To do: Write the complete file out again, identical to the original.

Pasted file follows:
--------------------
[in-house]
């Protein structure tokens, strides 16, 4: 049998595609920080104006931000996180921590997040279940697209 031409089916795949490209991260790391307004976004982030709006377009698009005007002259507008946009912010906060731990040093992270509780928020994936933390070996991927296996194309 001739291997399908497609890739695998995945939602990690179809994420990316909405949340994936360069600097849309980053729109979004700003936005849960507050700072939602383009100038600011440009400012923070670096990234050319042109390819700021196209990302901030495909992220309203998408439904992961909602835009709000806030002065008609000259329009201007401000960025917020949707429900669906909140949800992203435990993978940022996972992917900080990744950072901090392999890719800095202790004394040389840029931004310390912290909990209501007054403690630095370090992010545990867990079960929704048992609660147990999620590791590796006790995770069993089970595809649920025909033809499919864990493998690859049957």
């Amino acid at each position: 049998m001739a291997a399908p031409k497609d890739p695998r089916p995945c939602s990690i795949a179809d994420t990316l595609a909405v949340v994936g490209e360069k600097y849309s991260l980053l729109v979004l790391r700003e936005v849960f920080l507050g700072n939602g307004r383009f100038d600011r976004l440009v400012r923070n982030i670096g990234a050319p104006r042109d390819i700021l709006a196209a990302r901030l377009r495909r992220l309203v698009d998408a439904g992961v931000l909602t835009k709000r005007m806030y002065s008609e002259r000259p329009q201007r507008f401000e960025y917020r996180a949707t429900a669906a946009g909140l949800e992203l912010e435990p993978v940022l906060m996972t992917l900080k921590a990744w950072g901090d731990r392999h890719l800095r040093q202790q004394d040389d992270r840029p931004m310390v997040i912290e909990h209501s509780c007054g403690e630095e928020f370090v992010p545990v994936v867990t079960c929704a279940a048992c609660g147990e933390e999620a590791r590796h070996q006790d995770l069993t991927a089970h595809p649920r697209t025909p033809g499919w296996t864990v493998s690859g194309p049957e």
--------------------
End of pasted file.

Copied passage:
[in-house]
């Protein structure tokens, strides 16, 4: 049998595609920080104006931000996180921590997040279940697209 031409089916795949490209991260790391307004976004982030709006377009698009005007002259507008946009912010906060731990040093992270509780928020994936933390070996991927296996194309 001739291997399908497609890739695998995945939602990690179809994420990316909405949340994936360069600097849309980053729109979004700003936005849960507050700072939602383009100038600011440009400012923070670096990234050319042109390819700021196209990302901030495909992220309203998408439904992961909602835009709000806030002065008609000259329009201007401000960025917020949707429900669906909140949800992203435990993978940022996972992917900080990744950072901090392999890719800095202790004394040389840029931004310390912290909990209501007054403690630095370090992010545990867990079960929704048992609660147990999620590791590796006790995770069993089970595809649920025909033809499919864990493998690859049957």
């Amino acid at each position: 049998m001739a291997a399908p031409k497609d890739p695998r089916p995945c939602s990690i795949a179809d994420t990316l595609a909405v949340v994936g490209e360069k600097y849309s991260l980053l729109v979004l790391r700003e936005v849960f920080l507050g700072n939602g307004r383009f100038d600011r976004l440009v400012r923070n982030i670096g990234a050319p104006r042109d390819i700021l709006a196209a990302r901030l377009r495909r992220l309203v698009d998408a439904g992961v931000l909602t835009k709000r005007m806030y002065s008609e002259r000259p329009q201007r507008f401000e960025y917020r996180a949707t429900a669906a946009g909140l949800e992203l912010e435990p993978v940022l906060m996972t992917l900080k921590a990744w950072g901090d731990r392999h890719l800095r040093q202790q004394d040389d992270r840029p931004m310390v997040i912290e909990h209501s509780c007054g403690e630095e928020f370090v992010p545990v994936v867990t079960c929704a279940a048992c609660g147990e933390e999620a590791r590796h070996q006790d995770l069993t991927a089970h595809p649920r697209t025909p033809g499919w296996t864990v493998s690859g194309p049957e």